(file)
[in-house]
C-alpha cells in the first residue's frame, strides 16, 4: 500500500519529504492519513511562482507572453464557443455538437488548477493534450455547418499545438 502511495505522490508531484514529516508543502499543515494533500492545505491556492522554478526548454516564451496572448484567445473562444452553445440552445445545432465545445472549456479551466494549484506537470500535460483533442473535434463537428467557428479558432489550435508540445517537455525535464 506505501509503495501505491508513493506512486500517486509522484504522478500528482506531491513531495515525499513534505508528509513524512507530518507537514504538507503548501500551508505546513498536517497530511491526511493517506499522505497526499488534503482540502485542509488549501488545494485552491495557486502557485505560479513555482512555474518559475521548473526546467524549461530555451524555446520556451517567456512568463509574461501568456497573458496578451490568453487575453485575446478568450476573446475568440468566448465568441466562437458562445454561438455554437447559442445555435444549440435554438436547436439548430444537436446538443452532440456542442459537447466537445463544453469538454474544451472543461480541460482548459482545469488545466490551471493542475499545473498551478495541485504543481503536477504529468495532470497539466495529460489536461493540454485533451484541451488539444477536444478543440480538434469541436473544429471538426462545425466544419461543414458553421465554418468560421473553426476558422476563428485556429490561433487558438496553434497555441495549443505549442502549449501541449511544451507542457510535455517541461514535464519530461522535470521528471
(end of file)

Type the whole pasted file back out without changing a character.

[in-house]
C-alpha cells in the first residue's frame, strides 16, 4: 500500500519529504492519513511562482507572453464557443455538437488548477493534450455547418499545438 502511495505522490508531484514529516508543502499543515494533500492545505491556492522554478526548454516564451496572448484567445473562444452553445440552445445545432465545445472549456479551466494549484506537470500535460483533442473535434463537428467557428479558432489550435508540445517537455525535464 506505501509503495501505491508513493506512486500517486509522484504522478500528482506531491513531495515525499513534505508528509513524512507530518507537514504538507503548501500551508505546513498536517497530511491526511493517506499522505497526499488534503482540502485542509488549501488545494485552491495557486502557485505560479513555482512555474518559475521548473526546467524549461530555451524555446520556451517567456512568463509574461501568456497573458496578451490568453487575453485575446478568450476573446475568440468566448465568441466562437458562445454561438455554437447559442445555435444549440435554438436547436439548430444537436446538443452532440456542442459537447466537445463544453469538454474544451472543461480541460482548459482545469488545466490551471493542475499545473498551478495541485504543481503536477504529468495532470497539466495529460489536461493540454485533451484541451488539444477536444478543440480538434469541436473544429471538426462545425466544419461543414458553421465554418468560421473553426476558422476563428485556429490561433487558438496553434497555441495549443505549442502549449501541449511544451507542457510535455517541461514535464519530461522535470521528471